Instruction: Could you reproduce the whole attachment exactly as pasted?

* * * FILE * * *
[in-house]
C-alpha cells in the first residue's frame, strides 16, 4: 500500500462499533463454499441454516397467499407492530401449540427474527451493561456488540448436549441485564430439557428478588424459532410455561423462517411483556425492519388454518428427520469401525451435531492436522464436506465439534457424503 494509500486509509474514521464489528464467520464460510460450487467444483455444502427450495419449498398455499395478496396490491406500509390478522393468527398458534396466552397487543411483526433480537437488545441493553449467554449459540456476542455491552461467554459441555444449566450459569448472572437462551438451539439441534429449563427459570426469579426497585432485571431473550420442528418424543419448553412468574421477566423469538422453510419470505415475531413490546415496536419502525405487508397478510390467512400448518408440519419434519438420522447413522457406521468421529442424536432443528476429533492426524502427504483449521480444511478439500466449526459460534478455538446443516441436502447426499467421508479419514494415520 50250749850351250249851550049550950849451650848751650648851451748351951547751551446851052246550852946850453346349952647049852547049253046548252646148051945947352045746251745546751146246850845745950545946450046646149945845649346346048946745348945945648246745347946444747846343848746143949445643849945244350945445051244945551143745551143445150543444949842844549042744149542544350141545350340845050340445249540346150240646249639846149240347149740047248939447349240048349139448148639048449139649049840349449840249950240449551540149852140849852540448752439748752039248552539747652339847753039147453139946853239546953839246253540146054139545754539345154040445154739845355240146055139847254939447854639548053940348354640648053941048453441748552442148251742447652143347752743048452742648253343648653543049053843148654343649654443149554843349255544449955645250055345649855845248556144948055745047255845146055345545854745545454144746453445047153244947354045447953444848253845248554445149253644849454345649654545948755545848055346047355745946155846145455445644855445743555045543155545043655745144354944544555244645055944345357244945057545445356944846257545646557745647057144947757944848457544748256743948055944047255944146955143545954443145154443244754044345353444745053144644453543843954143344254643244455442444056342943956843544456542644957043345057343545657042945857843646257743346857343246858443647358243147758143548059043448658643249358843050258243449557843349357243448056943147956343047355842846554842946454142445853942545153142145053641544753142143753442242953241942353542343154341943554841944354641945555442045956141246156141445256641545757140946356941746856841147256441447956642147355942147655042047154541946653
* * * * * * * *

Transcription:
[in-house]
C-alpha cells in the first residue's frame, strides 16, 4: 500500500462499533463454499441454516397467499407492530401449540427474527451493561456488540448436549441485564430439557428478588424459532410455561423462517411483556425492519388454518428427520469401525451435531492436522464436506465439534457424503 494509500486509509474514521464489528464467520464460510460450487467444483455444502427450495419449498398455499395478496396490491406500509390478522393468527398458534396466552397487543411483526433480537437488545441493553449467554449459540456476542455491552461467554459441555444449566450459569448472572437462551438451539439441534429449563427459570426469579426497585432485571431473550420442528418424543419448553412468574421477566423469538422453510419470505415475531413490546415496536419502525405487508397478510390467512400448518408440519419434519438420522447413522457406521468421529442424536432443528476429533492426524502427504483449521480444511478439500466449526459460534478455538446443516441436502447426499467421508479419514494415520 50250749850351250249851550049550950849451650848751650648851451748351951547751551446851052246550852946850453346349952647049852547049253046548252646148051945947352045746251745546751146246850845745950545946450046646149945845649346346048946745348945945648246745347946444747846343848746143949445643849945244350945445051244945551143745551143445150543444949842844549042744149542544350141545350340845050340445249540346150240646249639846149240347149740047248939447349240048349139448148639048449139649049840349449840249950240449551540149852140849852540448752439748752039248552539747652339847753039147453139946853239546953839246253540146054139545754539345154040445154739845355240146055139847254939447854639548053940348354640648053941048453441748552442148251742447652143347752743048452742648253343648653543049053843148654343649654443149554843349255544449955645250055345649855845248556144948055745047255845146055345545854745545454144746453445047153244947354045447953444848253845248554445149253644849454345649654545948755545848055346047355745946155846145455445644855445743555045543155545043655745144354944544555244645055944345357244945057545445356944846257545646557745647057144947757944848457544748256743948055944047255944146955143545954443145154443244754044345353444745053144644453543843954143344254643244455442444056342943956843544456542644957043345057343545657042945857843646257743346857343246858443647358243147758143548059043448658643249358843050258243449557843349357243448056943147956343047355842846554842946454142445853942545153142145053641544753142143753442242953241942353542343154341943554841944354641945555442045956141246156141445256641545757140946356941746856841147256441447956642147355942147655042047154541946653